Crews Set to Begin Thawing Out Rig Over Blown Out Test Well

The North Slope exploratory well that experienced a blow out on Wednesday appears to have stopped flowing. Spanish oil company Repsol’s well hit a shallow natural gas patch that kicked mud, gas and water back up through the drill rig. Repsol shut the rig down and evacuated the area. Alaska Oil and Gas conservation Commission Engineering commissioner Cathy Foerster says the well ceased flowing at 11 p.m. last night. She says Repsol and Wild Well Control, the company hired to get the well contained are now setting up to begin the process of thawing the drill rig. Foester says the rig system is filled with fluids and because it’s been shut down for more than two days, those fluids are frozen.

“And we have serious concerns about the mechanical integrity of all of the systems on the rig that have been holding frozen fluids. So before that rig is re-commissioned to work, we’re going to have to do all kinds of checks on the integrity of every bit of that system.”

Foerster says Repsol and Wild Well Control are building scaffolding to set up equipment for the thawing process. She says the thaw plan is complicated by dropping temperatures. From 8 above yesterday to 18 below today. Foerster says the immediate focus is insuring the well is completely killed and not just temporarily blocked by mud or ice.

“You know we’re not going to assume that the well has depleted because if we assume that we’re setting ourselves up for injuries and more problems because it could just be bridged off or an ice plug plugging it off, so we have to assume the worst and they’re going to kill the well first. Even if it’s already dead, they’re going to kill it again so that’s the first step.”

No workers were injured or oil spilled at the well near the mouth of the Colville River. The Department of Environmental Conservation estimates about 42,000 gallons of drilling mud were released on the gravel pad and snow-covered tundra.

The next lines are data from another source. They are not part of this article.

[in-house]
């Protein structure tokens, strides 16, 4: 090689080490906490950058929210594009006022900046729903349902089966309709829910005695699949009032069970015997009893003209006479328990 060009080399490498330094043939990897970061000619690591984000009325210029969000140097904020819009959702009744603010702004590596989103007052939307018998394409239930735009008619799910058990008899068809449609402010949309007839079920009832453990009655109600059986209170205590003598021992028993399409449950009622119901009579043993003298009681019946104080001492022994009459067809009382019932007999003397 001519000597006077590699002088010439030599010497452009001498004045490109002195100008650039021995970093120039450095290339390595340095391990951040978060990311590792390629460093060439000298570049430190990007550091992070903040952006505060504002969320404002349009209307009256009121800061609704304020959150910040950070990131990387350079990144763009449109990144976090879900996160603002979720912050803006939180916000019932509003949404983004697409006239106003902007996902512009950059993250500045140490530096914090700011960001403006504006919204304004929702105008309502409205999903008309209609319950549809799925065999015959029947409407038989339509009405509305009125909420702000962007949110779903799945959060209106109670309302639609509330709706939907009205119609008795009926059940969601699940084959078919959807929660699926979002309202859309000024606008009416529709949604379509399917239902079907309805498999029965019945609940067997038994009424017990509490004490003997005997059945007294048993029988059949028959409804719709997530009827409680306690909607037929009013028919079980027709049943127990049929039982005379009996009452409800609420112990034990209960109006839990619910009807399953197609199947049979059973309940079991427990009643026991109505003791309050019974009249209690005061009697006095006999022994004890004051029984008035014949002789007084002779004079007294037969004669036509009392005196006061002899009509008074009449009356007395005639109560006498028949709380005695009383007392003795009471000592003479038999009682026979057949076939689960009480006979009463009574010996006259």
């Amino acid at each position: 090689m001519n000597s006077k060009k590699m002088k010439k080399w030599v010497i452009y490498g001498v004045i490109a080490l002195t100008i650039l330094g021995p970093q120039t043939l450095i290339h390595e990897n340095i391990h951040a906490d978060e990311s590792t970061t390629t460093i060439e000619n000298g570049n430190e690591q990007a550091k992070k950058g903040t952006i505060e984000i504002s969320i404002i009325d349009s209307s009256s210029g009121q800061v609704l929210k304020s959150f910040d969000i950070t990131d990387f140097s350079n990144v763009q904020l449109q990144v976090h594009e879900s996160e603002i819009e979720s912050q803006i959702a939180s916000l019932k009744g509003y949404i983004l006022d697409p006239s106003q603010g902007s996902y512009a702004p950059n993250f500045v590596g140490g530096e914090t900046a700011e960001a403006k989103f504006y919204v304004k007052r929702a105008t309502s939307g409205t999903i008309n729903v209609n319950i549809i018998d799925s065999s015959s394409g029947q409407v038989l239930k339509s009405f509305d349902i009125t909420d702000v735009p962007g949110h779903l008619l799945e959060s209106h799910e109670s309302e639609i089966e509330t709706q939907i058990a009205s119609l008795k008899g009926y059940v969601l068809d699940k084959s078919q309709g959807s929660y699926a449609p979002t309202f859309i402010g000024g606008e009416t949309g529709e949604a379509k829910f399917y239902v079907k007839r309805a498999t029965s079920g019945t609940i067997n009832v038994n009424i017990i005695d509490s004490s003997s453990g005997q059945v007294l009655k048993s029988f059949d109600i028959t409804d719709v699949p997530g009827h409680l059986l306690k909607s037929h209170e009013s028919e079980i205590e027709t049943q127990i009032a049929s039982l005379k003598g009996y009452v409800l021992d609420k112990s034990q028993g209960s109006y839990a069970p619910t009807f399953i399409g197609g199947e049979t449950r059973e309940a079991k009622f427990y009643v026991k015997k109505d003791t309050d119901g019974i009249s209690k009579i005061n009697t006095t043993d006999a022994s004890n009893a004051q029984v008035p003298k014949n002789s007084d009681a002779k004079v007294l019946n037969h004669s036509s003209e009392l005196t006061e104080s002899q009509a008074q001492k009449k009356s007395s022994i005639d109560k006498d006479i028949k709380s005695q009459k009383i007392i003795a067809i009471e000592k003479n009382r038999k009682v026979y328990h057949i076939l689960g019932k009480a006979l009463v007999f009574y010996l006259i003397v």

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Lori Townsend is the News Director for the Alaska Public Radio Network. She got her start in broadcasting at the age of 11 as the park announcer of the fast pitch baseball games in Deer Park, Wisconsin. She has worked in print and broadcast journalism for more than 24 years. She was the co-founder and former Editor of Northern Aspects, a magazine featuring northern Wisconsin writers and artists. She worked for 7 years at tribal station WOJB on the Lac Courte Oreilles Ojibway Reservation in Wisconsin, first as an on-air programmer and special projects producer and eventually News Director. In 1997 she co-hosted a continuing Saturday afternoon public affairs talk program on station KSTP in St. Paul, Minnesota. Radio brought her to Alaska where she worked as a broadcast trainer for Native fellowship students at Koahnic Broadcasting. Following her work there, she helped co-found the non-profit broadcast company Native Voice Communications. NVC created the award-winning Independent Native News as well as producing many other documentaries and productions. Townsend was NVC’s technical trainer and assistant producer of INN. Through her freelance work, she has produced news and feature stories nationally and internationally for Independent Native News, National Native News, NPR , Pacifica, Monitor Radio, Radio Netherlands and AIROS. Her print work and interviews have been published in News from Indian Country, Yakama Nation Review and other publications. Ms. Townsend has also worked as a broadcast trainer for the Native American Journalist’s Association and with NPR’s Doug Mitchell and as a freelance editor. Townsend is the recipient of numerous awards for her work from the Alaska Press Club, the Native American Journalists Association and a gold and a silver reel award from the National Federation of Community Broadcasters. Townsend was the recipient of a Fellowship at the Metcalf Institute for Marine and Environmental Reporting in Rhode Island as well as a fellowship at the Knight Digital Media Center in Berkeley. She is an avid reader, a rabid gardener and counts water skiing, training horses, diving and a welding certification among her past and current interests. ltownsend (at) alaskapublic (dot) org  |  907.550.8452 | About Lori